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Holly Lisle's Vision

Book Review

Good Bones and Simple Murders
By Margaret Atwood

 Reviewed by Jim Francis

2002, Jim Francis

While Margaret Atwood's little book Good Bones and Simple Murders (published 1994; ISBN 0-385-47110-6) is, strictly speaking, not a book on writing, it contains many pointers for writers. It appears to be a collection of her writing exercises, which the blurb inside the front cover says defy easy characterization.

To reach a point in a writing career when a book of writing exercises can be published (and not recognized as such) must be gratifying. Perhaps it can teach us about the way this Booker Prize winner hones her writing skills.

For instance, in the chapter "Unpopular Gals," she turns the fairytale world upside down by writing from the viewpoint of the bad characters. The viewpoint character of the "Ugly Sister" proclaims her true love for the prince, and her hatred for the lovely one, who has only the attribute of beauty and need do nothing but sit around and be adored. The Wicked Witch from Hansel and Gretel threatens to sue for libel. After all, the children were abandoned as an offering; at least that's her story and she's sticking to it. A lot can be learned from an "Evil Stepmother," who complains about her bad reputation but says, "You can wipe your feet on me, twist my motives around all you like, you can dump millstones on my head and drown me in the river, but you can't get me out of the story. I'm the plot, babe, and don't you ever forget it." In those few words, if you think about them, you have a view of Ms. Atwood's thoughts on that slippery beast, the plot.

She takes commonplace tales and turns them on their heads. In "The Little Red Hen Tells All," she gives amusing thoughts from the Red Hen's point of view. Further on, Gertrude, Hamlet's mother, says her piece. In the chapter "There Once Was," we find a backhanded slash at political correctness in describing character. She starts, "There was once a poor girl who..." and then gets into argument with herself on the various aspect in the statement. "What color? Black, white, red, brown, yellow? -- I've had enough of white. Dominant culture this etc," and rips the whole statement apart.

She presents her insights on gender and genre. Men's novels are about men; women's novels are also about men. Men's magazines have women's bodies on the cover; women's magazines have women's bodies on the cover. Her thoughts on women's novels delve not only into subject matter and her reading preference, but also the phraseology used and the kind of words she says "I go mad for."

The woman wanders into even stranger areas. Dead tree stumps in the water become wild aquatic animals waiting to snare unsuspecting boaters, and in their turn can be caught, butchered, and stored in the freezer. She includes a hilarious chapter, a take-off on women's magazine articles, on "How to make a man from scratch." She calls the product something "practical and decorative to have around the house. Five methods of creation are given from traditional to the folk art."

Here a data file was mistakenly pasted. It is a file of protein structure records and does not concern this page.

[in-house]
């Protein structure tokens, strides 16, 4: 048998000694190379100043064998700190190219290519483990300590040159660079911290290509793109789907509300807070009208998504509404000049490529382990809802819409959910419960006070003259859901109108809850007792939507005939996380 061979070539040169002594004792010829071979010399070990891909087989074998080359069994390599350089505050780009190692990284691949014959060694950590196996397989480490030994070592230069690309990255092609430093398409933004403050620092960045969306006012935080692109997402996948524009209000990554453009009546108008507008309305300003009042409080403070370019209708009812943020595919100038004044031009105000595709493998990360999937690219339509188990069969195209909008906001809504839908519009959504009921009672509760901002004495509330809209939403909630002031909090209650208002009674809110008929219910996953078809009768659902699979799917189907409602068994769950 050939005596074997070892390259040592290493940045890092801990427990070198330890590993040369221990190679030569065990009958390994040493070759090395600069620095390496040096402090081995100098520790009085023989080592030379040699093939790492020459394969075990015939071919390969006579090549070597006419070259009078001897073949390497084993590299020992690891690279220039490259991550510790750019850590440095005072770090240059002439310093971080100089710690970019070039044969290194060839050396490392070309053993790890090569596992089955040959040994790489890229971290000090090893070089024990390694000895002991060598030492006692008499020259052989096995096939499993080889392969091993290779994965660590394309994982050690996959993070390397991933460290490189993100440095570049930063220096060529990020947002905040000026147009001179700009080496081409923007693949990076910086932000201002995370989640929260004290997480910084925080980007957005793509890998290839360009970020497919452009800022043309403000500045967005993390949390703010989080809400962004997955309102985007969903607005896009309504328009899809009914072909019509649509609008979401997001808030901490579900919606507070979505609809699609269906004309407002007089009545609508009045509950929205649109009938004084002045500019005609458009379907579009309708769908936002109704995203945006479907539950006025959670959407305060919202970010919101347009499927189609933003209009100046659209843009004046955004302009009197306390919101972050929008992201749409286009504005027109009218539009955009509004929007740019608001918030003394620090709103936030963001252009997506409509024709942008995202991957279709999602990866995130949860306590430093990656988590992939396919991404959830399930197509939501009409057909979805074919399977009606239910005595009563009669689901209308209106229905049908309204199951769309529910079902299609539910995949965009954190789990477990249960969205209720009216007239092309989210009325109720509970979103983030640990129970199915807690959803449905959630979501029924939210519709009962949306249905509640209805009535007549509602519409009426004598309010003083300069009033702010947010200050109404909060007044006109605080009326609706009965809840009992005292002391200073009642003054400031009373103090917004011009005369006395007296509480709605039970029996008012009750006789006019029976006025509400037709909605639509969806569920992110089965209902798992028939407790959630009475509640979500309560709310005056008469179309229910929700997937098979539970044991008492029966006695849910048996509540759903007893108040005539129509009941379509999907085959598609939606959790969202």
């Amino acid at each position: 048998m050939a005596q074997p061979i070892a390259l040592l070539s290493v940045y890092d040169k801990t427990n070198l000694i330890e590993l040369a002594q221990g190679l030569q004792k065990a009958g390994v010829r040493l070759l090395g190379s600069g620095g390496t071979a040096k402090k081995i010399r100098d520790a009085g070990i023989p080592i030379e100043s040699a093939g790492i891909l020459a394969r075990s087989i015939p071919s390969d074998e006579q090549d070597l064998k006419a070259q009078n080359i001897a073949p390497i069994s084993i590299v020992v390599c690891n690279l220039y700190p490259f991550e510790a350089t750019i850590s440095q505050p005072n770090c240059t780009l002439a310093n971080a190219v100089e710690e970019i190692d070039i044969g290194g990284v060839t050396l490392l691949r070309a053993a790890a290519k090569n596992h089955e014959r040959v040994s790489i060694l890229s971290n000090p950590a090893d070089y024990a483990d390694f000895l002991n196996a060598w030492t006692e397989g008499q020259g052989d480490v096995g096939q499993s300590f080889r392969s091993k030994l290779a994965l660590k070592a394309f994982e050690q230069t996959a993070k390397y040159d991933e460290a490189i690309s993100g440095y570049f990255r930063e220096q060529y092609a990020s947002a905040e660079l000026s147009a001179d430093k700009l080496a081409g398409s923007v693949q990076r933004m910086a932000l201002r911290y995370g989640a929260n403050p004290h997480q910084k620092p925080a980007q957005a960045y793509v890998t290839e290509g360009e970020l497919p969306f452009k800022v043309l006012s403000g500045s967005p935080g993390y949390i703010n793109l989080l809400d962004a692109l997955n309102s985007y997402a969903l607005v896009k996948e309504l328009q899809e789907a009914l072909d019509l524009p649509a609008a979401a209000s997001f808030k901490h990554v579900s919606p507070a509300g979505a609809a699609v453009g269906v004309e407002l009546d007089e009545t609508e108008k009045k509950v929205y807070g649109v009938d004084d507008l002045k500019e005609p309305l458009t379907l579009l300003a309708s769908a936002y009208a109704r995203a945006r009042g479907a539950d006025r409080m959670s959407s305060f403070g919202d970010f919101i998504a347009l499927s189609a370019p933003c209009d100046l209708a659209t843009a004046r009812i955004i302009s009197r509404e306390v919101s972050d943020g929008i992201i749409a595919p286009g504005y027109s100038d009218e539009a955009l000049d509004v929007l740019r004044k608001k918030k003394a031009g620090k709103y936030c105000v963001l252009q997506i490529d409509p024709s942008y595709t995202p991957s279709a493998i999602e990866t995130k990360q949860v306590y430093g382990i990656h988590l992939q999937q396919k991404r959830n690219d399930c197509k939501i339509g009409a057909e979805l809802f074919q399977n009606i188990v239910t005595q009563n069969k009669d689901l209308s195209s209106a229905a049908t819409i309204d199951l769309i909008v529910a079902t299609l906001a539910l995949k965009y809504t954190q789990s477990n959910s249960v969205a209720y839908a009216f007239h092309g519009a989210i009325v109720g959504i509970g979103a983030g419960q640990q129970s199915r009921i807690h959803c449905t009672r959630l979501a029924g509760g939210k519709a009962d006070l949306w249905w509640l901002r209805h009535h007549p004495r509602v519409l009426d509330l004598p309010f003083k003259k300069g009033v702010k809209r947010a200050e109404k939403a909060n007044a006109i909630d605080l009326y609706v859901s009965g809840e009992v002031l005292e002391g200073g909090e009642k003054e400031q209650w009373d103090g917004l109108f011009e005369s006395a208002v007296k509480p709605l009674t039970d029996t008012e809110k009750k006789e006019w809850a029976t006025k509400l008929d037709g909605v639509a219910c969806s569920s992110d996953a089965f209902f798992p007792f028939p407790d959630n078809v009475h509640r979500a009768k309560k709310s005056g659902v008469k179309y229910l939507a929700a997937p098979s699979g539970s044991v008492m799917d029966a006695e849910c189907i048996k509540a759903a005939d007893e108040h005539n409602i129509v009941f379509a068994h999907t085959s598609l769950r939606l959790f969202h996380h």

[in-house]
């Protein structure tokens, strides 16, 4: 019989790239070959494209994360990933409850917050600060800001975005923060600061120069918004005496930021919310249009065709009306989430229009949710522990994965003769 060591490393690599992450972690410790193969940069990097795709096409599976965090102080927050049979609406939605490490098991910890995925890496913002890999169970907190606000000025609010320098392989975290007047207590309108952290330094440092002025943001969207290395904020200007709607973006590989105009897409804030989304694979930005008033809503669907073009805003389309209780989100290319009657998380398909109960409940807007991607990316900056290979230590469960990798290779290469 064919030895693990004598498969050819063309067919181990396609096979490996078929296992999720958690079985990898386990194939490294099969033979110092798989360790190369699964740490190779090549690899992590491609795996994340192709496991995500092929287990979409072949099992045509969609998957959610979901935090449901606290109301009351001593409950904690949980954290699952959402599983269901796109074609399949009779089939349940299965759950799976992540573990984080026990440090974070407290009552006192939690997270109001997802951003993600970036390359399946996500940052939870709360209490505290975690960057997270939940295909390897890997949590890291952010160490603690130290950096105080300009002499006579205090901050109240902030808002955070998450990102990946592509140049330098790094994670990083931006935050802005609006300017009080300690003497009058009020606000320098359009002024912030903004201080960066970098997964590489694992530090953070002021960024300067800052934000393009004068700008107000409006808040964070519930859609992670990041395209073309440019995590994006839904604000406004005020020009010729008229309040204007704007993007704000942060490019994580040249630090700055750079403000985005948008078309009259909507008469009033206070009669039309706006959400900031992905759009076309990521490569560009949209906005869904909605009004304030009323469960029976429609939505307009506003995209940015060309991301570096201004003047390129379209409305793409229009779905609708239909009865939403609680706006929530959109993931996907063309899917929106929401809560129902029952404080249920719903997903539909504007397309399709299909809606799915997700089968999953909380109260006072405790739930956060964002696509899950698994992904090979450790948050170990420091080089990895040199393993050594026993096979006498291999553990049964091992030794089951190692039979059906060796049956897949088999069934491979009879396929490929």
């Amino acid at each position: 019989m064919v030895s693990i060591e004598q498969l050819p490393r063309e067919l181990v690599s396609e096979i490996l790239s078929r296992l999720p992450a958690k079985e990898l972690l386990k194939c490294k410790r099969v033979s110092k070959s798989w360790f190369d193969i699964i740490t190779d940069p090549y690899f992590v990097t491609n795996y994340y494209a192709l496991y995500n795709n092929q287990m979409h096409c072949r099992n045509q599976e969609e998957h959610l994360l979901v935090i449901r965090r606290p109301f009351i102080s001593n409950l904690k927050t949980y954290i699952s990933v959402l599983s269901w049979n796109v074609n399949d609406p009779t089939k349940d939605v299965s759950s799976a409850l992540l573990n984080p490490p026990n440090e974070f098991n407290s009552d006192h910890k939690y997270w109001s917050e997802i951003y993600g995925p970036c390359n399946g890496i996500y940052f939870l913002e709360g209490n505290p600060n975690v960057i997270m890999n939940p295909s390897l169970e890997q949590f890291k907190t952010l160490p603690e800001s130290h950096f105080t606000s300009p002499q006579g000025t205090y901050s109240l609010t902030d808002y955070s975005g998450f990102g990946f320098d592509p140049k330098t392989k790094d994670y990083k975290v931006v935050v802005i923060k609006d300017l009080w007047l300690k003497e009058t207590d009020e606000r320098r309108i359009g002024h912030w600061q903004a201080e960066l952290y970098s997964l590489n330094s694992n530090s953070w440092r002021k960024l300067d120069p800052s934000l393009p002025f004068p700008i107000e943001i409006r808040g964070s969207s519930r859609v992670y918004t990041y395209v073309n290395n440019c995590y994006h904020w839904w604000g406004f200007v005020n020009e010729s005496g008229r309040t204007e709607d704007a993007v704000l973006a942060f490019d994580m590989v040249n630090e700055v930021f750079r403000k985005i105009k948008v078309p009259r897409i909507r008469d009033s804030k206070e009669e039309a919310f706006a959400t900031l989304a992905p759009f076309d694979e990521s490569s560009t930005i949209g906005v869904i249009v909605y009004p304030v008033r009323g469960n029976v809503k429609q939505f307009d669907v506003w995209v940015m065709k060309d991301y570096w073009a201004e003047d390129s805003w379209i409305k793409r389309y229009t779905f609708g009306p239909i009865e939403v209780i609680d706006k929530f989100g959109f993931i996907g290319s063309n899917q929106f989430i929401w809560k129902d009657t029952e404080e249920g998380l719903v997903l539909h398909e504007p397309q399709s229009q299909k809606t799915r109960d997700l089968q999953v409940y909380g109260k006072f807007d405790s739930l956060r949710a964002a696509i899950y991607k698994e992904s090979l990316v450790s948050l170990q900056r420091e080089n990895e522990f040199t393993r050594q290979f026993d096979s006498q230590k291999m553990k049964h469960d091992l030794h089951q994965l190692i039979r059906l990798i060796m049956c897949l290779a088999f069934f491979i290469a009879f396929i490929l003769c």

This is not a book on writing, but a book in which Atwood reveals how she mines her brain for its understanding of fiction, on how it begins and where it goes. She does not attempt to wonder about the why of fiction, leaving that  to the reader. She has a chapter in praise of stupid women. Why? Because they make good characters. And also because they give rise to good complications.

Her view on the "topic" of the female body: "I get up in the morning. My topic feels like hell."

She gives her view of humans from the point of view of The Planet of the Moths. "Liking Men" is said to be possible if only the effort is made. With an imaginary short love affair with Raymond Chandler she explores the seamier side of a woman's character.

The book is enjoyable, puzzling, and deeper than can be revealed by a fast glance. It's a book full of nuances and hints recognizable by another writer as being dredged from deep inside the author's mind. What is to be made of three pages of thoughts brought on by the contemplation of a piece of bread, or three pages contemplating the blank, white page that confronts all authors? And the thoughts on the Angel of Suicide; is that angel the companion of all writers? She has also dug from within for thoughts on dying and death. There are thoughts on "Good Bones" that behave badly and ache.

No, not a book on writing, but a book by an award winning writer (including two Canadian Governor General Awards) that should interest writers and help them to understand their art.

Margaret Atwood is the author of more than twenty-five books and now has a book out on writing. The title Negotiating with the Dead is a reference to departed authors. I await it with some trepidation, wondering whether or not it will spur me on to greater efforts.